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Adam L. Penenberg

Editor

Adam is a journalism professor at New York University, and has written for The New York Times, Forbes, Fast Company, the Economist, as well as many others. He is the author of several books, including the critically acclaimed “Viral Loop.” His latest is “Play at Work: How Games Inspire Breakthrough Thinking,” which is coming out in paperback next year. Follow him on Twitter @penenberg or visit his website, penenberg.com.

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    How to protect yourself when GCHQ goes for your webcam

    News that government intelligence agency GCHQ has been intercepting and storing webcam images from 1.8 million users of Yahoo’s chat service under the codename Optic Nerve is a reminder of how close we are to living in a surveillance state. Webcams, embedded in laptops and sitting on top of monitors, have become a standard piece of computing equipment, but it has now become clear that these can be used against us. Hackers have been stealing webcam images of unsuspecting…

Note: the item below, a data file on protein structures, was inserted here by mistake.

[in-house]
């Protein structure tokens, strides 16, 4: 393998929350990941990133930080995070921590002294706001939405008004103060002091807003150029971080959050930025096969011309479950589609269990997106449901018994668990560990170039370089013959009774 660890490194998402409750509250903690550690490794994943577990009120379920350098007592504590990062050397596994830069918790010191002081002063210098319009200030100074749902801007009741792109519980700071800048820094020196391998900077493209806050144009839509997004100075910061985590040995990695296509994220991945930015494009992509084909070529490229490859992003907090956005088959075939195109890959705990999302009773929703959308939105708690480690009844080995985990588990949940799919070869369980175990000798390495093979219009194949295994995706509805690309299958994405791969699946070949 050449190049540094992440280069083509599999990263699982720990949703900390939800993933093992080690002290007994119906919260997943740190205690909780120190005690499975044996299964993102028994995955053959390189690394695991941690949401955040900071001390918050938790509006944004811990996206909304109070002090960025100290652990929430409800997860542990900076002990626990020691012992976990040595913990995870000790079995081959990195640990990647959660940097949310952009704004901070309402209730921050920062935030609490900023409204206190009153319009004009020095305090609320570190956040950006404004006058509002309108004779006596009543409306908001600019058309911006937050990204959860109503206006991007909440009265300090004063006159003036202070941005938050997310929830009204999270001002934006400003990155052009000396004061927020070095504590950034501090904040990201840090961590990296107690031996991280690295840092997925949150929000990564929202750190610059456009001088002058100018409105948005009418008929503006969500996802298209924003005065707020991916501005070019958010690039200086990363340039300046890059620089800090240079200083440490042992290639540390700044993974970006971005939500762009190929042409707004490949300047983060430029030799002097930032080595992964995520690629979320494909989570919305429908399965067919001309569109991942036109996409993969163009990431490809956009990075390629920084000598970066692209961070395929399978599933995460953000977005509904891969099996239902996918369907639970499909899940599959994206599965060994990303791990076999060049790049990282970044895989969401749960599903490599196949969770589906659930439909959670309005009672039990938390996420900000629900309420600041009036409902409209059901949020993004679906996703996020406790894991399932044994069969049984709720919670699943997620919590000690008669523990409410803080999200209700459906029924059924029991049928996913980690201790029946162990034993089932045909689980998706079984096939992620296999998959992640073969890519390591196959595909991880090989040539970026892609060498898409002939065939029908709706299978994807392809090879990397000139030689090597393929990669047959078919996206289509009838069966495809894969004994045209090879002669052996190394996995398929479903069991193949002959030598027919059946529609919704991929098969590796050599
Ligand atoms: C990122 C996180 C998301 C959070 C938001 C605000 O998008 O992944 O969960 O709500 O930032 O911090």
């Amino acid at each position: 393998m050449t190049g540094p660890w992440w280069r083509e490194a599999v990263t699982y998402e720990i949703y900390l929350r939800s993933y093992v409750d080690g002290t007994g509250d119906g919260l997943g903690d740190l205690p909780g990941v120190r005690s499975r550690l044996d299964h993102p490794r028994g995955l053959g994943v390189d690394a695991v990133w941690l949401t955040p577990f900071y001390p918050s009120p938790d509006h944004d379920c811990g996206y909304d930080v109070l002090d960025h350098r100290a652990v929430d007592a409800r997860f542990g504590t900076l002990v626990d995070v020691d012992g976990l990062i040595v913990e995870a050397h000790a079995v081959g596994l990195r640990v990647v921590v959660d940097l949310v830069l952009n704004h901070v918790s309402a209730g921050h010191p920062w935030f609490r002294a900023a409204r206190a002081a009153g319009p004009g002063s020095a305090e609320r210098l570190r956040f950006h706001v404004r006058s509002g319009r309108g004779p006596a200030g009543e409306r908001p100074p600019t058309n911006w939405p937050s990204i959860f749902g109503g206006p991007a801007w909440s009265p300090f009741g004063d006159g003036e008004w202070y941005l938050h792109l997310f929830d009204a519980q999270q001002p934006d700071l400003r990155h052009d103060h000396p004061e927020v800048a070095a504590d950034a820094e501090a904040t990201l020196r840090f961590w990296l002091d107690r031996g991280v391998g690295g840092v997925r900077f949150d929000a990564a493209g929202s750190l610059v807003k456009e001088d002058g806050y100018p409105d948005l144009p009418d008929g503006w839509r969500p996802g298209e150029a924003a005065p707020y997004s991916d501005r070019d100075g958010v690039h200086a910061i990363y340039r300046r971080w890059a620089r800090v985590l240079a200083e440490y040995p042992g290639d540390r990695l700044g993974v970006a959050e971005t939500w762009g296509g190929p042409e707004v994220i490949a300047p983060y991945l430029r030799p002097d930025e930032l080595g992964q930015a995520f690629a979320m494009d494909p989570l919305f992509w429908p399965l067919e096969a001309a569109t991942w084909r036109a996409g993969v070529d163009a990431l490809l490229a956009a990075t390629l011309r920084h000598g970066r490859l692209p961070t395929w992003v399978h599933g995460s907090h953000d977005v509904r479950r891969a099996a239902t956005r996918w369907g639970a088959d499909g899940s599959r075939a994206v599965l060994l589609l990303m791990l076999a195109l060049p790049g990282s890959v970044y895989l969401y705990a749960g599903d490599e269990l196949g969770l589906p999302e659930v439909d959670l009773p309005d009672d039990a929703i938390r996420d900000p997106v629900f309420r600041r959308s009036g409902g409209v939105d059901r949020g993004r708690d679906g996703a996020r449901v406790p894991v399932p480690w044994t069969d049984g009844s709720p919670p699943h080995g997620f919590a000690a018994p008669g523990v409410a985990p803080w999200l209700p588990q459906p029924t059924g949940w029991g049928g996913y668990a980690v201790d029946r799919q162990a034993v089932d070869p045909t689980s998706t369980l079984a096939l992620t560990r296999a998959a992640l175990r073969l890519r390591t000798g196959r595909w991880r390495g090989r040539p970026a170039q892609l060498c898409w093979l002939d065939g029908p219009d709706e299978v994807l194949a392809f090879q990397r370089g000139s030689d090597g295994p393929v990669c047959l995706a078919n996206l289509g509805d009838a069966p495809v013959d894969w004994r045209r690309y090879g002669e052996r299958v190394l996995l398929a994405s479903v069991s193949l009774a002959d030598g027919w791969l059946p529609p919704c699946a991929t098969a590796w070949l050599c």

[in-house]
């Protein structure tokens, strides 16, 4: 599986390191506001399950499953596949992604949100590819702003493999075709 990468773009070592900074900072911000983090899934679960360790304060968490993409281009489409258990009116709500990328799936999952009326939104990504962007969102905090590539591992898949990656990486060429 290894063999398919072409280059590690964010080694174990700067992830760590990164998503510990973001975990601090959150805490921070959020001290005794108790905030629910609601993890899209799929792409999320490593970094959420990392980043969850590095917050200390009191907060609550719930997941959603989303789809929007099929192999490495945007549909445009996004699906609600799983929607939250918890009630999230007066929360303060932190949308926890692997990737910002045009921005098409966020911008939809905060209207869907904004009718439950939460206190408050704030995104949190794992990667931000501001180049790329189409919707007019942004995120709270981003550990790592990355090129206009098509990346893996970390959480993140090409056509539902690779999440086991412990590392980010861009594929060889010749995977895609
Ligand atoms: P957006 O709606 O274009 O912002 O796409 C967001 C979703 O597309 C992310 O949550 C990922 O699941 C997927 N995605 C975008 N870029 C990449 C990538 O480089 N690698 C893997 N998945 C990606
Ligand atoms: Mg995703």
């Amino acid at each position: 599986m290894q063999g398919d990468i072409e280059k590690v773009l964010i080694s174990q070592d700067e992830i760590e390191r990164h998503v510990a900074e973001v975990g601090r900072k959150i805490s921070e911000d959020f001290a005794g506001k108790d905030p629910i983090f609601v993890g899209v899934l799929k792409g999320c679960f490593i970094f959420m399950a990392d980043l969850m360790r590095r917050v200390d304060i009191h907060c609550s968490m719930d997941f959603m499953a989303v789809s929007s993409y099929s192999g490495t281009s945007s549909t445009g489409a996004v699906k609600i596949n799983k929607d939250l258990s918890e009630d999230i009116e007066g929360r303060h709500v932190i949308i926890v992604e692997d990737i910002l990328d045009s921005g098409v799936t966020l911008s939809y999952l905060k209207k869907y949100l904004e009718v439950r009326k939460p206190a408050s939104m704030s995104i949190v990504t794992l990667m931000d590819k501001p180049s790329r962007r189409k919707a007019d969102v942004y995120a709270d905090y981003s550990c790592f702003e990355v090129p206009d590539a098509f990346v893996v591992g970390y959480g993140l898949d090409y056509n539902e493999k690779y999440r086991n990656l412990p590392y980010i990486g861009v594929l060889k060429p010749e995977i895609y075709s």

• arab_bank

    Arab Bank lawyers claim Pando story poisons jury pool; judge disagrees

    Earlier this week I published an in-depth feature story on Arab Bank and a lawsuit that seeks to hold it responsible for facilitating massive amounts of terror financing. A few days after “Follow the Money: Exposing the secret U.S. operations that help fund suicide bombers” went online, lawyers representing Arab Bank filed a complaint with the court, claiming that two of the attorneys I quote in the story had violated Rules of Professional Conduct in an attempt to “taint…